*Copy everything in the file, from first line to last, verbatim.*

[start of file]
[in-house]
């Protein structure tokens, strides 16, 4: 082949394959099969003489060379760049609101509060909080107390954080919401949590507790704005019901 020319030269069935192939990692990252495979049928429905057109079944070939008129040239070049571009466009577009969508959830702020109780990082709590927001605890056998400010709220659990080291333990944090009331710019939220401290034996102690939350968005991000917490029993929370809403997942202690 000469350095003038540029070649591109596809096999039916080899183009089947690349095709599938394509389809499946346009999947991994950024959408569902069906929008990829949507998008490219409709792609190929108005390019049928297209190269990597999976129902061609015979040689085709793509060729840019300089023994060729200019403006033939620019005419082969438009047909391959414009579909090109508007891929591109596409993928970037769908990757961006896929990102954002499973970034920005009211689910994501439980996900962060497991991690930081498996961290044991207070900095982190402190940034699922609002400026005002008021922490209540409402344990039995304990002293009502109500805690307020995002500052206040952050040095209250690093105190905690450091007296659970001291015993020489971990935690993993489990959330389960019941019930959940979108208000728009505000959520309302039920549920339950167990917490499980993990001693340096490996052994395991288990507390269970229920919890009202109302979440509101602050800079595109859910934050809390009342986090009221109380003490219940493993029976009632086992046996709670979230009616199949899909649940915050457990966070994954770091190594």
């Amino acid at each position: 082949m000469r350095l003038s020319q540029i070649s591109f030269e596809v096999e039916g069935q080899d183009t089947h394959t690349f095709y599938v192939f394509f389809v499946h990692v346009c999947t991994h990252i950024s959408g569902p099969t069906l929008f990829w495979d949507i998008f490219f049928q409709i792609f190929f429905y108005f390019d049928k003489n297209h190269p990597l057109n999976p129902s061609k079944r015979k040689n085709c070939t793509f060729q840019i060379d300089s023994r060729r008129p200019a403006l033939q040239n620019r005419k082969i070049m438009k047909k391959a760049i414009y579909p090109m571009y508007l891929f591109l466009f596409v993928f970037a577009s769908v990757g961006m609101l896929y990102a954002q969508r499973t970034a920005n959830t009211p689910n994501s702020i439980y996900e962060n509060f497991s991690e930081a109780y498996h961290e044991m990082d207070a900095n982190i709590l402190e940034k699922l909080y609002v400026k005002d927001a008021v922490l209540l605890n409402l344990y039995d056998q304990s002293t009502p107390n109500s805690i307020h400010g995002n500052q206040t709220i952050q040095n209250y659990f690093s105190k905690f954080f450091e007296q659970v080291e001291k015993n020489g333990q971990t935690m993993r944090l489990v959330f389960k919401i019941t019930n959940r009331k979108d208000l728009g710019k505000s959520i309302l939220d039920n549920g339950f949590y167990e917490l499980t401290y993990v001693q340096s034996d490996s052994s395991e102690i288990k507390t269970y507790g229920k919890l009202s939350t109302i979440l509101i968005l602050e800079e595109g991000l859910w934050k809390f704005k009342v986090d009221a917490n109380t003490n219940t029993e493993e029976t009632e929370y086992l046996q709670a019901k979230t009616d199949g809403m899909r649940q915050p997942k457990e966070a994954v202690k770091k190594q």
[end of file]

[in-house]
């Protein structure tokens, strides 16, 4: 082949394959099969003489060379760049609101509060909080107390954080919401949590507790704005019901 020319030269069935192939990692990252495979049928429905057109079944070939008129040239070049571009466009577009969508959830702020109780990082709590927001605890056998400010709220659990080291333990944090009331710019939220401290034996102690939350968005991000917490029993929370809403997942202690 000469350095003038540029070649591109596809096999039916080899183009089947690349095709599938394509389809499946346009999947991994950024959408569902069906929008990829949507998008490219409709792609190929108005390019049928297209190269990597999976129902061609015979040689085709793509060729840019300089023994060729200019403006033939620019005419082969438009047909391959414009579909090109508007891929591109596409993928970037769908990757961006896929990102954002499973970034920005009211689910994501439980996900962060497991991690930081498996961290044991207070900095982190402190940034699922609002400026005002008021922490209540409402344990039995304990002293009502109500805690307020995002500052206040952050040095209250690093105190905690450091007296659970001291015993020489971990935690993993489990959330389960019941019930959940979108208000728009505000959520309302039920549920339950167990917490499980993990001693340096490996052994395991288990507390269970229920919890009202109302979440509101602050800079595109859910934050809390009342986090009221109380003490219940493993029976009632086992046996709670979230009616199949899909649940915050457990966070994954770091190594």
């Amino acid at each position: 082949m000469r350095l003038s020319q540029i070649s591109f030269e596809v096999e039916g069935q080899d183009t089947h394959t690349f095709y599938v192939f394509f389809v499946h990692v346009c999947t991994h990252i950024s959408g569902p099969t069906l929008f990829w495979d949507i998008f490219f049928q409709i792609f190929f429905y108005f390019d049928k003489n297209h190269p990597l057109n999976p129902s061609k079944r015979k040689n085709c070939t793509f060729q840019i060379d300089s023994r060729r008129p200019a403006l033939q040239n620019r005419k082969i070049m438009k047909k391959a760049i414009y579909p090109m571009y508007l891929f591109l466009f596409v993928f970037a577009s769908v990757g961006m609101l896929y990102a954002q969508r499973t970034a920005n959830t009211p689910n994501s702020i439980y996900e962060n509060f497991s991690e930081a109780y498996h961290e044991m990082d207070a900095n982190i709590l402190e940034k699922l909080y609002v400026k005002d927001a008021v922490l209540l605890n409402l344990y039995d056998q304990s002293t009502p107390n109500s805690i307020h400010g995002n500052q206040t709220i952050q040095n209250y659990f690093s105190k905690f954080f450091e007296q659970v080291e001291k015993n020489g333990q971990t935690m993993r944090l489990v959330f389960k919401i019941t019930n959940r009331k979108d208000l728009g710019k505000s959520i309302l939220d039920n549920g339950f949590y167990e917490l499980t401290y993990v001693q340096s034996d490996s052994s395991e102690i288990k507390t269970y507790g229920k919890l009202s939350t109302i979440l509101i968005l602050e800079e595109g991000l859910w934050k809390f704005k009342v986090d009221a917490n109380t003490n219940t029993e493993e029976t009632e929370y086992l046996q709670a019901k979230t009616d199949g809403m899909r649940q915050p997942k457990e966070a994954v202690k770091k190594q």